Today’s Wonder of the Day was inspired by Thomas . Thomas Wonders, “Why do people get temporarily blinded by the sun? ” Thanks for WONDERing with us, Thomas !
Have you noticed that solar eclipses are kind of a big deal? This astronomical phenomenon, during which the moon blocks out most or all of the sun for a brief period of time, doesn't happen very often.
When it does occur, it's all over the news. People spend weeks, if not months, preparing for it. And why not? It's an incredibly rare and unique event to see the Sun go dark during the middle of the day. Who wouldn't want to see that?
Of course, there's one little problem. You're not supposed to look directly at the sun…especially during a solar eclipse! What's the deal with that? People get so excited to see a solar eclipse and then all the experts tell you not to look at it. What's going on here?
While this may seem like a bit of a conundrum, it's actually very good advice. It's never a good idea to stare directly at the sun. If you've ever looked directly at the sun, you've probably looked away very quickly when your eyes began to hurt.
The ultraviolet light from the sun is quite powerful. If you've ever experienced a bad sunburn, you know what sunlight can do to your skin in just a short time if left unprotected. Your skin is much tougher than your eyes, and the delicate parts of your eyes can be damaged by the sun much more quickly. That's why it's a natural reaction to divert your eyes in bright sunlight.
So why is it even more dangerous to look at the sun during an eclipse? As the Sun darkens during an eclipse, your eyes think it's getting dark. Therefore, your pupils dilate to let in more light just like they do every evening. Since it's getting darker out, your eyes' natural protective defenses, such as pupil contraction and blinking, also don't kick in.
However, during an eclipse — except at the moment of totality when the sun's disk is completely covered by the moon — there is still sunlight entering your eyes. This sunlight can flood your retinas, overstimulating the rods and cones that sense light and causing them to release chemicals that can damage the retinas.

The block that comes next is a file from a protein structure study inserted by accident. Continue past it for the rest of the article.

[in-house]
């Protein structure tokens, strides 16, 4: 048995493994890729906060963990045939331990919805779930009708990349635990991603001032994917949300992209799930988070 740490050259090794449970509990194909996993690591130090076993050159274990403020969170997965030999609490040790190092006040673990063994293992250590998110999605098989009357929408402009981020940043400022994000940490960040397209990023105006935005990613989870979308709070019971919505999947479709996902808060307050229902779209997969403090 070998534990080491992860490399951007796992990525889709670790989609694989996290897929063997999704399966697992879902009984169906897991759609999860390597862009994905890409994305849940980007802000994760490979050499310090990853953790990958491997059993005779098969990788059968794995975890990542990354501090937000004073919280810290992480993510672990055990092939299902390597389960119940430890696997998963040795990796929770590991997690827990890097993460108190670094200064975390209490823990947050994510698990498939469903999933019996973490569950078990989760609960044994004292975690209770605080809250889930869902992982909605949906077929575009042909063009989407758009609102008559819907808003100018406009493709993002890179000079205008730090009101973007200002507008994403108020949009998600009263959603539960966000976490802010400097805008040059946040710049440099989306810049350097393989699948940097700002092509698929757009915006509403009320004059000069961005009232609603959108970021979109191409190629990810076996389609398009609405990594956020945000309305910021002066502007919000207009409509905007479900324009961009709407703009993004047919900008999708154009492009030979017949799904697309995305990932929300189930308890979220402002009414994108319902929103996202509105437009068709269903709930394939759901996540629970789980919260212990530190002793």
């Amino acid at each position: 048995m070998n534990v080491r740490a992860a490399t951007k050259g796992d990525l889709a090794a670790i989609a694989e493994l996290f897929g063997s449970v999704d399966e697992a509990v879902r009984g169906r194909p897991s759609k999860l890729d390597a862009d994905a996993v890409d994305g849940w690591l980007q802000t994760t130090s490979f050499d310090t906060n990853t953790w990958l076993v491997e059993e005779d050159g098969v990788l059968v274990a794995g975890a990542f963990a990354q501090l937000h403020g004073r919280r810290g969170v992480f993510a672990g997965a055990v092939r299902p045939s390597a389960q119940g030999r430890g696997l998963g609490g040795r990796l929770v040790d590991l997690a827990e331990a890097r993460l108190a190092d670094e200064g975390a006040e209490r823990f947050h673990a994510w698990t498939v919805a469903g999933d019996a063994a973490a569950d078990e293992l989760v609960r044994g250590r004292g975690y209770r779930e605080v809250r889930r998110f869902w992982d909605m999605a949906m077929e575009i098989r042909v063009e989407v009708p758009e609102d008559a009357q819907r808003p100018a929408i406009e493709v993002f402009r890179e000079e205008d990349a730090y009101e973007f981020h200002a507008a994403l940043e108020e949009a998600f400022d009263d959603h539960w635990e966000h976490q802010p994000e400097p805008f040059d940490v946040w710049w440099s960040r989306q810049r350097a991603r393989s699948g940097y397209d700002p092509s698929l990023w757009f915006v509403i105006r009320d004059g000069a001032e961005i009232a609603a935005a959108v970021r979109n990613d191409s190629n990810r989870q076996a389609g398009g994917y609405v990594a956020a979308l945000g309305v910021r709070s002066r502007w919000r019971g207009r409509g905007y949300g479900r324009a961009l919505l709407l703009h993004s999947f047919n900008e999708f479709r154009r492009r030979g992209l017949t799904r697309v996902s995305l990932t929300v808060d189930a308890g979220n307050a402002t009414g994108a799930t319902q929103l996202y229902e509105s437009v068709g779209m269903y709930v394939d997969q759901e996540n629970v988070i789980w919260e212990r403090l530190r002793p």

This condition is known as solar retinopathy, and it can cause permanent eye damage. Since there are no pain receptors in the retina, you won't know it's happening until it's too late. Although permanent blindness is rare, serious eye damage can occur that has lasting effects.
If you can't look at the sun during a solar eclipse then, are you just out of luck? Not necessarily! With a little preparation, you can take steps to view a solar eclipse safely. According to NASA, the safest way to view a solar eclipse is through special sun filters that block out the harmful ultraviolet radiation. You can find glasses with these filters online or at specialty stores.
Unfortunately, regular sunglasses do not provide the necessary protection to view a solar eclipse. If you know a welder, though, you may be in luck. Specialty No. 14 welder's glasses have sufficient filters to protect your eyes from the sun's harmful rays during a solar eclipse. You can find these glasses at specialty stores that sell welding supplies.
If you want to incorporate a fun science project into your eclipse viewing, you can also make a pinhole viewer to view a solar eclipse safely. This simple device allows you to view the eclipse indirectly by casting a shadow of the sun onto another surface.